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Top 10 Things Teachers Wish Parents Would Do


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  1. Be involved. Parent involvement helps students learn, improves schools, and helps teachers work with you to help your children succeed.

  2. Provide resources at home for learning. Utilize your local library, and have books and magazines available in your home. Read with your children each day.

  3. Set a good example. Show your children by your own actions that you believe reading is both enjoyable and useful. Monitor television viewing and the use of videos and game systems.

  4. Encourage students to do their best in school. Show your children that you believe education is important and that you want them to do their best.

  5. Value education and seek a balance between schoolwork and outside activities. Emphasize your children's progress in developing the knowledge and skills they need to be successful both in school and in life.

  6. Recognize factors that take a toll on students' classroom performance:
    • Consider the possible negative effects of long hours at after-school jobs or in extracurricular activities. Work with your children to help them maintain a balance between school responsibilities and outside commitments.
    • View drinking and excessive partying as serious matters. While most parents are concerned about drug abuse, many fail to recognize that alcohol, over-the-counter drugs, and common substances used as inhalants are more frequently abused than illegal drugs.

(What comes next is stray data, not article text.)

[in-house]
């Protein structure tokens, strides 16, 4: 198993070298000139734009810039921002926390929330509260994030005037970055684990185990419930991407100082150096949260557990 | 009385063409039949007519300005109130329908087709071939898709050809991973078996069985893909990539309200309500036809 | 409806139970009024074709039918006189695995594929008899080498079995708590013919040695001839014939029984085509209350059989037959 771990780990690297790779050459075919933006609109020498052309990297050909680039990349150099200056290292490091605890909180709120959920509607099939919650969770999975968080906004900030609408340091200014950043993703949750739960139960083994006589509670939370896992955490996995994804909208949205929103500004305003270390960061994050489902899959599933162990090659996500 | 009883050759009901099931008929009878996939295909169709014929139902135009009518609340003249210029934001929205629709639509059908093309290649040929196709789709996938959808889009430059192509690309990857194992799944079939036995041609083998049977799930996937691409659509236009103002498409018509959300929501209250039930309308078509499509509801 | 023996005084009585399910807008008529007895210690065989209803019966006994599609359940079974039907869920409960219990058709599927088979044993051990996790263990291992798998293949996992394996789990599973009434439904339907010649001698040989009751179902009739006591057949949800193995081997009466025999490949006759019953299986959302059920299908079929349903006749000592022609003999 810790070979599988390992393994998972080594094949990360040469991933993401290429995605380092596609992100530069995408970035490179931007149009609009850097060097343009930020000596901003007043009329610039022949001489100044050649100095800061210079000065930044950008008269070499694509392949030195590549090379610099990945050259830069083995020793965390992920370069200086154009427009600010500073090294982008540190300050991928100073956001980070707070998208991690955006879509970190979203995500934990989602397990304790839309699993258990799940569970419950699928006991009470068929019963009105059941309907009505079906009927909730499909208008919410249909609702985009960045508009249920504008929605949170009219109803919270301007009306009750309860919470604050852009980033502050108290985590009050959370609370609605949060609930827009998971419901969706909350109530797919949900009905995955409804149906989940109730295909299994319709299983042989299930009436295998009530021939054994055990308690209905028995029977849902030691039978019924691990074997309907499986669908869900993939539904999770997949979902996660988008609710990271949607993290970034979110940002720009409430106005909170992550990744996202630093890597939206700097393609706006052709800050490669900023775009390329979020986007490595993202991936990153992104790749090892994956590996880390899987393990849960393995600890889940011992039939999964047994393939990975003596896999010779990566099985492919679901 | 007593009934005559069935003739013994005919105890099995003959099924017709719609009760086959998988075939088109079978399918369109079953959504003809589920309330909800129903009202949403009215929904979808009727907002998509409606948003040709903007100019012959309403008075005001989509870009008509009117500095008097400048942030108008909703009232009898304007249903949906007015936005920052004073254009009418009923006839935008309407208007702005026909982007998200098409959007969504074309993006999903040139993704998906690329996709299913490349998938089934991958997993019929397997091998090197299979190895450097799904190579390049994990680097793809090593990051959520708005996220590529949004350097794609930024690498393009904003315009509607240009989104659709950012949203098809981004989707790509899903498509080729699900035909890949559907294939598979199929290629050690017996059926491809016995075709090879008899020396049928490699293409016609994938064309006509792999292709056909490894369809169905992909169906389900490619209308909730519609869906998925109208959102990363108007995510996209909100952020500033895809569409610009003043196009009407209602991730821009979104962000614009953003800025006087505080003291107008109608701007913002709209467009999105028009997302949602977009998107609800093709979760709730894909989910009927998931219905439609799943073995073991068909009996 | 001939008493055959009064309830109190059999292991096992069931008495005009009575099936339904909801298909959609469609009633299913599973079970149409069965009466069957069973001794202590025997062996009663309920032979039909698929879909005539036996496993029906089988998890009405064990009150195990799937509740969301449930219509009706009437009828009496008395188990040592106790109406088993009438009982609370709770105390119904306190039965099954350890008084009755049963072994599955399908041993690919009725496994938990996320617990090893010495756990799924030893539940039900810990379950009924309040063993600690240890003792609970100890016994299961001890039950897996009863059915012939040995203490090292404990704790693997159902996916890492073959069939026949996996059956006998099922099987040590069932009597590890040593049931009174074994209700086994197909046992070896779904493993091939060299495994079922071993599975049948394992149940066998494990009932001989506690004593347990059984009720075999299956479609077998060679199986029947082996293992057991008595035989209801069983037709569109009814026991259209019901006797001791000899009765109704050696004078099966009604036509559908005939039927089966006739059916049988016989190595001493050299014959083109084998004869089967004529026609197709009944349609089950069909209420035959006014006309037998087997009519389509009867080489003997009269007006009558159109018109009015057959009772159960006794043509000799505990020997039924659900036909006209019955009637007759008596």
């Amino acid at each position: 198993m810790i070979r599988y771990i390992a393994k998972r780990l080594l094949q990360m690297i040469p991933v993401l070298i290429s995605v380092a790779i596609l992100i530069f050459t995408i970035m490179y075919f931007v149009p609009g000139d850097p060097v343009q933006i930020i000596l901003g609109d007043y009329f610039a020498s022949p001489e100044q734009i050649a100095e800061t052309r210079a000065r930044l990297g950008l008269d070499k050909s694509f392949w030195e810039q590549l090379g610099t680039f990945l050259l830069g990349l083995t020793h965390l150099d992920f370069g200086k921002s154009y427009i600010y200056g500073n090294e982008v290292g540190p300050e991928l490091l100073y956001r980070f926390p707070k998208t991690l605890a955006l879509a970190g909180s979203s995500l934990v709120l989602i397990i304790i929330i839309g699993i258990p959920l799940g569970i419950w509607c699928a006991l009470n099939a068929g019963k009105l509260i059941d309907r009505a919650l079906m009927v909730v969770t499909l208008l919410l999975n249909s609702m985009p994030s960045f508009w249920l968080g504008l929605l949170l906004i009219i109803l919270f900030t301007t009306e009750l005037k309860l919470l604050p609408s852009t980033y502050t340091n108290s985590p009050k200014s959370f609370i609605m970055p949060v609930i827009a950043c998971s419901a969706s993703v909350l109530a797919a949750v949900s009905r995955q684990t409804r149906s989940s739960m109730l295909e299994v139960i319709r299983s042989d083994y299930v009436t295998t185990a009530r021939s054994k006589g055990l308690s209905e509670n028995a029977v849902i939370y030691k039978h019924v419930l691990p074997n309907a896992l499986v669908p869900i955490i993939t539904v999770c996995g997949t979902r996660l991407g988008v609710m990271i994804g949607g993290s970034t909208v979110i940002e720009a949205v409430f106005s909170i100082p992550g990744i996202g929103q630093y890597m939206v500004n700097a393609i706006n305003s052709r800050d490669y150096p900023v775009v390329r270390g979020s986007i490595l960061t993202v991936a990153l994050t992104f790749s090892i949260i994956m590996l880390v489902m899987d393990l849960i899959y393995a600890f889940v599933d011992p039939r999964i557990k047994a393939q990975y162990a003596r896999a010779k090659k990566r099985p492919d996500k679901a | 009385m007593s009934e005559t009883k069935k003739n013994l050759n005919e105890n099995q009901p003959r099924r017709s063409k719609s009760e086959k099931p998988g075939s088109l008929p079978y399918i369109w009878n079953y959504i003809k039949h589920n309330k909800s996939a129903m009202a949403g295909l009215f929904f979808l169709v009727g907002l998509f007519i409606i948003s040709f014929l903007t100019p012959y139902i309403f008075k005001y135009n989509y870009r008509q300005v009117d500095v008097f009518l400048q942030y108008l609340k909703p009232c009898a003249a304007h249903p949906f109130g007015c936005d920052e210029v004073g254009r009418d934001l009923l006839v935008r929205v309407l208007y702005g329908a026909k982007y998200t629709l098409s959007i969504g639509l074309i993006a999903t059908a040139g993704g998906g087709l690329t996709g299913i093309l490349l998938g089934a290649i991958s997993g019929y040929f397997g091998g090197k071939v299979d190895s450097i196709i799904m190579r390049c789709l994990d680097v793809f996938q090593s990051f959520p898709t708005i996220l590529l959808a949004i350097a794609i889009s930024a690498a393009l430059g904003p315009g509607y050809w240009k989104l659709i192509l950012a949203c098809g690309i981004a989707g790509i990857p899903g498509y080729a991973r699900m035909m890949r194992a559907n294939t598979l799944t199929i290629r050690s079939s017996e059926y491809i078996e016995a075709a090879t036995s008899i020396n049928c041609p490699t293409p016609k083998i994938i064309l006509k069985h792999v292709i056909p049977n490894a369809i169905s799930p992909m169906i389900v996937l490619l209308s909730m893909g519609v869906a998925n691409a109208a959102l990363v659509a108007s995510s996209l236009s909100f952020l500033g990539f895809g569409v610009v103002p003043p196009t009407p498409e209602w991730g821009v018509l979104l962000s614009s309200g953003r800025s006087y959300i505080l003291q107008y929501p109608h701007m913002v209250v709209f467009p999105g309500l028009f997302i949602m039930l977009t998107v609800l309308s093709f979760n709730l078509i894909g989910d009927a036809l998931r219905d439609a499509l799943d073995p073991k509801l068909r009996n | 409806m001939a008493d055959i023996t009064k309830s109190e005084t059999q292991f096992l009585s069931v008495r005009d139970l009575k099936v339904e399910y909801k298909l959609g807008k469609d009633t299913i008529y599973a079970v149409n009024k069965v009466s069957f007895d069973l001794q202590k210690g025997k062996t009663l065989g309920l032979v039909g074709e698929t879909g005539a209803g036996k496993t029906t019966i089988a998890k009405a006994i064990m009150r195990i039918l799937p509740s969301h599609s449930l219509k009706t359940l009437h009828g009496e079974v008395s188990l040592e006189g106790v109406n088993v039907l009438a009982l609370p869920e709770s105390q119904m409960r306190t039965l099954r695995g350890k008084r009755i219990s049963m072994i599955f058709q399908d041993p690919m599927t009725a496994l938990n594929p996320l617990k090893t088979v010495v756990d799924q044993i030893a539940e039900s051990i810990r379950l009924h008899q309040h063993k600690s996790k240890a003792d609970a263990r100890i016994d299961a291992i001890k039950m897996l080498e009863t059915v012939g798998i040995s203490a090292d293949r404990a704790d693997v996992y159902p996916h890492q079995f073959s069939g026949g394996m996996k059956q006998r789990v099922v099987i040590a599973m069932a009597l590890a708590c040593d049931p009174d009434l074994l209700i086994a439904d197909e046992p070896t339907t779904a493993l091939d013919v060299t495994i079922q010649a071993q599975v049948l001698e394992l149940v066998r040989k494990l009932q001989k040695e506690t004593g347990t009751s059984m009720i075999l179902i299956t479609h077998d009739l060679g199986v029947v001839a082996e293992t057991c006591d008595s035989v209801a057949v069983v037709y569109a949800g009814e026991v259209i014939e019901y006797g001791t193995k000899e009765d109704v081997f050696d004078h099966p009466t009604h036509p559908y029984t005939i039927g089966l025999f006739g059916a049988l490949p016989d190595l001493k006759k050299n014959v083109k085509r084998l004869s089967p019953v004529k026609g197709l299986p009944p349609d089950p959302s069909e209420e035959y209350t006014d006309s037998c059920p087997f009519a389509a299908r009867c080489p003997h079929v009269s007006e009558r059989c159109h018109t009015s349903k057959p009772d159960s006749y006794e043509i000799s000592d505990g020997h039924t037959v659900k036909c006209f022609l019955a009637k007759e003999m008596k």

7. Support school rules and goals. Take care not to undermine school rules, discipline, or goals.

  8. Use pressure positively. Encourage children to do their best, but don't pressure them by setting goals too high or by scheduling too many activities.

  9. Call teachers early if you think there's a problem while there is still time to solve it. Don't wait for teachers to call you.

  10. Accept your responsibility as parents. Don't expect the school and teachers to take over your obligations as parents. Teach children self-discipline and respect for others at home -- don't rely on teachers and schools to teach these basic behaviors and attitudes.
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August 29, 2014



Eating a colorful diet or fruits and veggies helps ensure your child is getting the nutrients he needs to keep his brain sharp while at school. Aim to pack three or more different colored foods in his lunch (or for snack) every day.


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